Lack of clarity about recyclables may be fairly common. A 2019 study published in the American Journal of Surgery found that almost 60% of 524 hospital staff surveyed at four Mayo Clinic campuses reported being “unclear which OR items are recyclable,” and close to 50% said “the greatest barrier to recycling was lack of knowledge” (2019;217:634-638).
On Jan. 1, 2018, Ms. Barman and her hospital’s Green Team implemented an educational initiative, explaining which items could be recycled and how OR staff could incorporate recycling into the fast-paced OR environment.
“We didn’t have to change our workflow in the OR, but we were able to create awareness about what to recycle and a standardized process for how to do it,” Ms. Barman said.
Three months after starting the initiative, the Green Team found the average monthly mixed recycling in the OR increased from three to five tons per month.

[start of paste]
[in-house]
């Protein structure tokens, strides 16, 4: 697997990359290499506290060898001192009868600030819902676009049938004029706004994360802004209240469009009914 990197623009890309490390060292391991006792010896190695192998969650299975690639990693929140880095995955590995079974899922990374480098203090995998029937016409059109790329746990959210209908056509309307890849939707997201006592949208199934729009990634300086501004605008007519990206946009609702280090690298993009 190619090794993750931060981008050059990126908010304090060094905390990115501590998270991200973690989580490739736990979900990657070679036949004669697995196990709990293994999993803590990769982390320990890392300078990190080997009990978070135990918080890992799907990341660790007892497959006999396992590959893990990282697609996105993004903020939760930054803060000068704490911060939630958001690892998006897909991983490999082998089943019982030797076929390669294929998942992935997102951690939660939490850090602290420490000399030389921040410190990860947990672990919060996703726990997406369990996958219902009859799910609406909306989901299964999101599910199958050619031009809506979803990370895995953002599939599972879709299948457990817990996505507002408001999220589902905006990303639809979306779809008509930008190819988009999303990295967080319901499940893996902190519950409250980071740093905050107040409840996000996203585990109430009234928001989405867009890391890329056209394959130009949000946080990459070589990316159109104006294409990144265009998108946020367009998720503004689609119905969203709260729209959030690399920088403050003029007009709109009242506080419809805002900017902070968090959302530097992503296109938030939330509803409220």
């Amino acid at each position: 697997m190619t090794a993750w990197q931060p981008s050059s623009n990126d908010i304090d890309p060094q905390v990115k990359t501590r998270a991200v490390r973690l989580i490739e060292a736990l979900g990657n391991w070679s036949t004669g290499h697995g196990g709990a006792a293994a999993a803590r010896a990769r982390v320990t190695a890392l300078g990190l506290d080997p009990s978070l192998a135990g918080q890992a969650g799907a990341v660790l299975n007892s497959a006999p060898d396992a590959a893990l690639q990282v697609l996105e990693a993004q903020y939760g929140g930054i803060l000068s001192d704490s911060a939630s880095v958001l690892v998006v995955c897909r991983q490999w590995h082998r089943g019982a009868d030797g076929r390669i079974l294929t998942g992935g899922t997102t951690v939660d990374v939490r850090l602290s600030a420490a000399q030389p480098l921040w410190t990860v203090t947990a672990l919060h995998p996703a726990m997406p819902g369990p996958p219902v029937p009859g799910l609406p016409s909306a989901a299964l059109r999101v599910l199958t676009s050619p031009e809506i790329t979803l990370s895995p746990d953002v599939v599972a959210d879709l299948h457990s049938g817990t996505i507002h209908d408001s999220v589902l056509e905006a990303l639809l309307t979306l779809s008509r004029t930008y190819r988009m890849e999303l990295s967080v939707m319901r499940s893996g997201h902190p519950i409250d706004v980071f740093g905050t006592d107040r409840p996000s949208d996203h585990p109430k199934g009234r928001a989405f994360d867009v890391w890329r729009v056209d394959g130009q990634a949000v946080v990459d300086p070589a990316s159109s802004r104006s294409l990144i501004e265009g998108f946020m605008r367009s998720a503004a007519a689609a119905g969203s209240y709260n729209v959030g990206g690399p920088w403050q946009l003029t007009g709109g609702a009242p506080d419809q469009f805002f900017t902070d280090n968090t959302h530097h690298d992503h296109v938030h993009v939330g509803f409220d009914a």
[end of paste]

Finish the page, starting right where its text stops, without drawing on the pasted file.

“The volume could fill approximately 157 garbage trucks,” Ms. Barman said. “This effort represented an enormous cherry on our sundae.”
Ms. Barman is not alone in her concern about the amount of waste produced in the OR.
In 2011, Practice Greenhealth—an organization dedicated to improving sustainability and environmental stewardship in health care—launched the Greening the OR Initiative to help hospitals develop tailored interventions to reduce their waste footprint and improve energy efficiency.
“Environmental stewardship encompasses so much more than recycling,” said Kaeleigh Sheehan, who manages the initiative. “Hospitals can target many other low-hanging fruits.”